Melissa Sjolund is the coordinator for these projects at the Minnesota DNR. She explains that historic dredging and filling for shipping ruined a lot of habitat that the common tern and other birds once used. In the 1930s some of the dredged materials were dumped at one spot in the river, forming Interstate Island, which straddles the invisible boundary between Minnesota and Wisconsin. Later, some of that material was hauled away from the island to expand the docks of the Duluth Seaway Port Authority. Terns used that waterfront land for their nests until it was built up with a warehouse and a vast paved storage space. They had also been nesting on Barker’s Island in Superior, until it was developed into a hotel and marina. “Because of our actions and alterations, we’ve basically confined the birds to this one little place in the river,” Sjolund observes. “Bird experts had recommended protecting and improving the island as very critical, the only thing we could do to help terns recover in the estuary.”
The island was named a state Wildlife Management Area in 1989, and workers cleared vegetation and placed decoys to attract terns and other birds. That effort was successful, and since 1990, all the terns in the region have been building their nests here, according to Fred Strand.
The goal is to maintain a stable tern population, and to achieve that, the birds need to produce between 0.8 and 1.1 fledglings per nest per year, but in records he’s kept since the 1970s, the main thing Strand has observed is huge variability. Some years, the weather is bad or a predator destroys all the eggs and productivity is zero. One notable year, as many as 300 chicks survived from 180 nests. “Personally, I don’t like to see a bust year, but in years when reproduction is great, I feel much better about it,” he says.
Lake Superior’s notorious water level fluctuations have flooded the island in recent years, wiping out about half of it. Clearly, saving the terns required rebuilding the island.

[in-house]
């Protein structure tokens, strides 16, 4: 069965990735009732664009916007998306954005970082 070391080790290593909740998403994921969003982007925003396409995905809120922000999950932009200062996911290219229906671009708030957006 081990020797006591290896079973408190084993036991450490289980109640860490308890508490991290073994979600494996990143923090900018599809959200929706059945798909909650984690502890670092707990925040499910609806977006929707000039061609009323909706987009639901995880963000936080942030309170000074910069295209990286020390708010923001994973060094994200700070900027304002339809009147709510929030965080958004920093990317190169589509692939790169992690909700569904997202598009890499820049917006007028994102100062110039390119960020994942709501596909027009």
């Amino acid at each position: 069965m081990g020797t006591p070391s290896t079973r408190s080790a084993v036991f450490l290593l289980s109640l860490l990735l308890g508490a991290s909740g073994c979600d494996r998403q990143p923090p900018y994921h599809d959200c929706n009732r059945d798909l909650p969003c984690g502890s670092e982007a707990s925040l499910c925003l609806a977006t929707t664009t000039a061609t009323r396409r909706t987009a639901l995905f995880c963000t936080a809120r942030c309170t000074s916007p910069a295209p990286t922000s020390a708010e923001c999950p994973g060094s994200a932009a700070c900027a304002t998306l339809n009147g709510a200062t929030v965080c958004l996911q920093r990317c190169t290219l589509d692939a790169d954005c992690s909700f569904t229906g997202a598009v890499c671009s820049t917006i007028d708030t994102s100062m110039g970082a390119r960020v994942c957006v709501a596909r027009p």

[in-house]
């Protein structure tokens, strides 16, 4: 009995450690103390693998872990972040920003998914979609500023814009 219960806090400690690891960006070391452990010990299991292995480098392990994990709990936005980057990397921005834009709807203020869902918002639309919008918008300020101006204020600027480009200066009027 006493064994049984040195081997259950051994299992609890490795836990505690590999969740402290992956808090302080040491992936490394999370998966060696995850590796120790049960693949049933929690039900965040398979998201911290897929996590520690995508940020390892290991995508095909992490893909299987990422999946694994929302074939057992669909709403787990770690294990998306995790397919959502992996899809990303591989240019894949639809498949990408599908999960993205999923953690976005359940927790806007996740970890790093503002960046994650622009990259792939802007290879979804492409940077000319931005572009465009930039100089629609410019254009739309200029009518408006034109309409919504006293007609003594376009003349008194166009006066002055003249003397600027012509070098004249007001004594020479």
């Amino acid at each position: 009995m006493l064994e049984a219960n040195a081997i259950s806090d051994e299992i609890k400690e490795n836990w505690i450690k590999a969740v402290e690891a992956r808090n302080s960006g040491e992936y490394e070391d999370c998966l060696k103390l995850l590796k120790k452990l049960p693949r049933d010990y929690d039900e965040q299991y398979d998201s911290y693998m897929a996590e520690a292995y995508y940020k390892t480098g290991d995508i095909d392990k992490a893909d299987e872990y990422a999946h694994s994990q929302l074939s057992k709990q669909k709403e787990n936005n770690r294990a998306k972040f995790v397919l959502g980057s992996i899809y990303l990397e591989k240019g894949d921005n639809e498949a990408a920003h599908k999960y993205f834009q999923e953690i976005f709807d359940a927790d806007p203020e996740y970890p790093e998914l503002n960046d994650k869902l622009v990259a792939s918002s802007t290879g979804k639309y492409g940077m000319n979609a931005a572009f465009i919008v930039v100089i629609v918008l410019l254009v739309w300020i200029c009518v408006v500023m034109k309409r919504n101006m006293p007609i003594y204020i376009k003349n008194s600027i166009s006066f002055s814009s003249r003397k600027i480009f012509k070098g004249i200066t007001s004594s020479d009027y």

Sjolund was part of a team that studied historic information, old photos, water level records, and population numbers, and came up with a good size for the gulls and terns: 5.5 acres.
In the spring of 2020, contractors began loading gravel onto the island. They had to stop during the weeks of tern nesting and rearing, and begin the work again in the fall.
Workers spread the gravel across the island in a liquid slurry. As it dried, they pushed the material into berms at the outer edges of the island, which served as barriers to contain the next load. They brought enough gravel to raise the central tern nesting area by four feet, to account for future high water and wave action. Sjolund says they were careful to minimize mud flow into the river.
The island is also federally designated as stopover habitat for Piping Plover. Sjolund says that required a gently sloped beach along the shoreline, as opposed to stone riprap. Another project under the Great Lakes Restoration Initiative aims to improve habitat for Piping Plover on Wisconsin Point.
Altogether the project cost $1.6 million. For Gini Breidenbach and Melissa Sjolund, it’s a great accomplishment. “This is a special species of bird that lives here and only in one other place in the Lake Superior watershed,” says Breidenbach. “The bird migrates thousands of miles to South America every year and then comes back to this little island in our harbor. I feel the impact will be important for this species, and I’m hoping we’ll see some really good results in our monitoring over the years following this restoration.”
Sjolund agrees: “We should see quick results; it won’t take years and years.” She says researchers from the Natural Resources Research Institute have documented 16 other bird species using the island. “For migrating birds, having stopover habitat is really important,” she says.
Fred Strand calls common terns a “high-maintenance species.” They need more than someone nailing a birdhouse to a fencepost and forgetting about it. “If we didn’t do gull management, there wouldn’t be a suitable place for terns to nest in the estuary,” he says. He feels it’s his responsibility, and ours as a society. “If we want them, we’ve got to do the work to keep them.”
About the Common Tern
With its signature black cap, orange-red beak (often tipped in black), and sharply-pointed white wings, the Common Tern makes a striking figure against the sky. While it has a large world-wide distribution, in recent decades this long-distance migrant and colonial nester has consistently nested at only four sites in Minnesota, where it is classified as a Threatened Species.
Common terns belong to the gull family. Agile hunters, they hover with rapid wingbeats and make shallow dives to capture small fish near the water surface. They nest on the ground, laying 2-3 eggs in a depression shaped by their body and often lined with grasses. Both adults are fierce defenders of their eggs and young. The average age of adult nesting terns is 8-10 years old, which is remarkable considering that “Minnesota’s” terns make annual treks to wintering grounds as far away as Peru.
Find more in Minnesota’s Breeding Bird Atlas.